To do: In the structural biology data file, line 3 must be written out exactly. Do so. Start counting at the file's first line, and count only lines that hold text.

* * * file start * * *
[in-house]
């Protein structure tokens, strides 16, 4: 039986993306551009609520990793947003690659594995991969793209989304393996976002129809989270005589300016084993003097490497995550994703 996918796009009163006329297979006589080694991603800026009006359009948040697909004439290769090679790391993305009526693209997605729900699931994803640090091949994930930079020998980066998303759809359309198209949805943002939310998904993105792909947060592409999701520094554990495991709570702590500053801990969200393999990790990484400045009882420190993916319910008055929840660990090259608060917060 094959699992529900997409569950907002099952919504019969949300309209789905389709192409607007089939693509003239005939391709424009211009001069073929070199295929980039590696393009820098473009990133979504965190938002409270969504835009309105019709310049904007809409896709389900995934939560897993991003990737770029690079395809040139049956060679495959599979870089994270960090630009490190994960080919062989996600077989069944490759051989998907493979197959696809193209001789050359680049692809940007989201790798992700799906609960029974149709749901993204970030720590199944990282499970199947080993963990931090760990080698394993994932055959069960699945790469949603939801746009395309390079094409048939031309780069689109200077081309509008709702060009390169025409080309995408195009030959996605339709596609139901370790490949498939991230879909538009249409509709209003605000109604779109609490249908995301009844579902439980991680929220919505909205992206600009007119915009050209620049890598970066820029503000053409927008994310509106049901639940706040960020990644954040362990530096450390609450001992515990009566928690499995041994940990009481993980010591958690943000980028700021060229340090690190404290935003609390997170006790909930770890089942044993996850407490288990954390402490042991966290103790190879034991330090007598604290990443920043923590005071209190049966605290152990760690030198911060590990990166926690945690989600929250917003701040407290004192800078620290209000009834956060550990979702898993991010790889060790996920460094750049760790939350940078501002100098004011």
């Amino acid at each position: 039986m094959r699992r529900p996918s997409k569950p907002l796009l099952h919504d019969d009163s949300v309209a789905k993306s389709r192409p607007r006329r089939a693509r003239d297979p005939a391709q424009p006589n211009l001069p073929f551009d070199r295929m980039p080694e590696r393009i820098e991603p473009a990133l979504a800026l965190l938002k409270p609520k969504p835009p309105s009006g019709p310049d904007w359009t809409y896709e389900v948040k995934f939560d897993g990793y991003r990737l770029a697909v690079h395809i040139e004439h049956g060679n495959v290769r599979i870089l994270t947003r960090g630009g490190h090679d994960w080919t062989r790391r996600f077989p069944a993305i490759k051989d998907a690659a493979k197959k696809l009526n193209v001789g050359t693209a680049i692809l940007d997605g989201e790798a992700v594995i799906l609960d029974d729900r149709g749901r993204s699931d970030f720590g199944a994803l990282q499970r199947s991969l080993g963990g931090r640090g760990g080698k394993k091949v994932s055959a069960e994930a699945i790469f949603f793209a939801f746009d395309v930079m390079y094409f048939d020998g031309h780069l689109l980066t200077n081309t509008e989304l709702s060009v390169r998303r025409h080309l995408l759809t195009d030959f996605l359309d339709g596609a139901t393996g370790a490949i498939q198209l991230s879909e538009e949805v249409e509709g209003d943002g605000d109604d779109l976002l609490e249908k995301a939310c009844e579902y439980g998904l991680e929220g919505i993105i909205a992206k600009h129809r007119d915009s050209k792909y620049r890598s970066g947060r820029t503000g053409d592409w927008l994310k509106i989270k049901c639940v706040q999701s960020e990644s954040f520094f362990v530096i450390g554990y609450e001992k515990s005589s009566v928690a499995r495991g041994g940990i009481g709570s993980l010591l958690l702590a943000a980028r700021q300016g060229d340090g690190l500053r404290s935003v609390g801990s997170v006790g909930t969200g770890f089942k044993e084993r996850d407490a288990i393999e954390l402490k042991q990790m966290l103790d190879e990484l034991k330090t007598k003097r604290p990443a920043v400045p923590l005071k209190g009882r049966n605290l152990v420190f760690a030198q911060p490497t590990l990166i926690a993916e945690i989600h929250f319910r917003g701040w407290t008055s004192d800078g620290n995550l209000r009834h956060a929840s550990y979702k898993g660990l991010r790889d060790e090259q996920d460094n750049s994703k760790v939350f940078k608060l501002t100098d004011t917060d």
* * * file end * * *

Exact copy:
């Amino acid at each position: 039986m094959r699992r529900p996918s997409k569950p907002l796009l099952h919504d019969d009163s949300v309209a789905k993306s389709r192409p607007r006329r089939a693509r003239d297979p005939a391709q424009p006589n211009l001069p073929f551009d070199r295929m980039p080694e590696r393009i820098e991603p473009a990133l979504a800026l965190l938002k409270p609520k969504p835009p309105s009006g019709p310049d904007w359009t809409y896709e389900v948040k995934f939560d897993g990793y991003r990737l770029a697909v690079h395809i040139e004439h049956g060679n495959v290769r599979i870089l994270t947003r960090g630009g490190h090679d994960w080919t062989r790391r996600f077989p069944a993305i490759k051989d998907a690659a493979k197959k696809l009526n193209v001789g050359t693209a680049i692809l940007d997605g989201e790798a992700v594995i799906l609960d029974d729900r149709g749901r993204s699931d970030f720590g199944a994803l990282q499970r199947s991969l080993g963990g931090r640090g760990g080698k394993k091949v994932s055959a069960e994930a699945i790469f949603f793209a939801f746009d395309v930079m390079y094409f048939d020998g031309h780069l689109l980066t200077n081309t509008e989304l709702s060009v390169r998303r025409h080309l995408l759809t195009d030959f996605l359309d339709g596609a139901t393996g370790a490949i498939q198209l991230s879909e538009e949805v249409e509709g209003d943002g605000d109604d779109l976002l609490e249908k995301a939310c009844e579902y439980g998904l991680e929220g919505i993105i909205a992206k600009h129809r007119d915009s050209k792909y620049r890598s970066g947060r820029t503000g053409d592409w927008l994310k509106i989270k049901c639940v706040q999701s960020e990644s954040f520094f362990v530096i450390g554990y609450e001992k515990s005589s009566v928690a499995r495991g041994g940990i009481g709570s993980l010591l958690l702590a943000a980028r700021q300016g060229d340090g690190l500053r404290s935003v609390g801990s997170v006790g909930t969200g770890f089942k044993e084993r996850d407490a288990i393999e954390l402490k042991q990790m966290l103790d190879e990484l034991k330090t007598k003097r604290p990443a920043v400045p923590l005071k209190g009882r049966n605290l152990v420190f760690a030198q911060p490497t590990l990166i926690a993916e945690i989600h929250f319910r917003g701040w407290t008055s004192d800078g620290n995550l209000r009834h956060a929840s550990y979702k898993g660990l991010r790889d060790e090259q996920d460094n750049s994703k760790v939350f940078k608060l501002t100098d004011t917060d």